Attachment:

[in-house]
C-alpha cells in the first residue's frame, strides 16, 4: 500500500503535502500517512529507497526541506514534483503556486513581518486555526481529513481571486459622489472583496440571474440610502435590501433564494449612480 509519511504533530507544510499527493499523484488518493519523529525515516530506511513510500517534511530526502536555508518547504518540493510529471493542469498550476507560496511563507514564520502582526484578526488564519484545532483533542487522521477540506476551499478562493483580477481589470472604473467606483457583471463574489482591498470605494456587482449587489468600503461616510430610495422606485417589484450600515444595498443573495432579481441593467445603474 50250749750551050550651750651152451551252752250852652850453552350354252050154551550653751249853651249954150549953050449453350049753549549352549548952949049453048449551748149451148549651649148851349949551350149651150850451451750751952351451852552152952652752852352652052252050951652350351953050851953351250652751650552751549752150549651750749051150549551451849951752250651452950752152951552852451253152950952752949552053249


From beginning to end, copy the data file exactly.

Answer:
[in-house]
C-alpha cells in the first residue's frame, strides 16, 4: 500500500503535502500517512529507497526541506514534483503556486513581518486555526481529513481571486459622489472583496440571474440610502435590501433564494449612480 509519511504533530507544510499527493499523484488518493519523529525515516530506511513510500517534511530526502536555508518547504518540493510529471493542469498550476507560496511563507514564520502582526484578526488564519484545532483533542487522521477540506476551499478562493483580477481589470472604473467606483457583471463574489482591498470605494456587482449587489468600503461616510430610495422606485417589484450600515444595498443573495432579481441593467445603474 50250749750551050550651750651152451551252752250852652850453552350354252050154551550653751249853651249954150549953050449453350049753549549352549548952949049453048449551748149451148549651649148851349949551350149651150850451451750751952351451852552152952652752852352652052252050951652350351953050851953351250652751650552751549752150549651750749051150549551451849951752250651452950752152951552852451253152950952752949552053249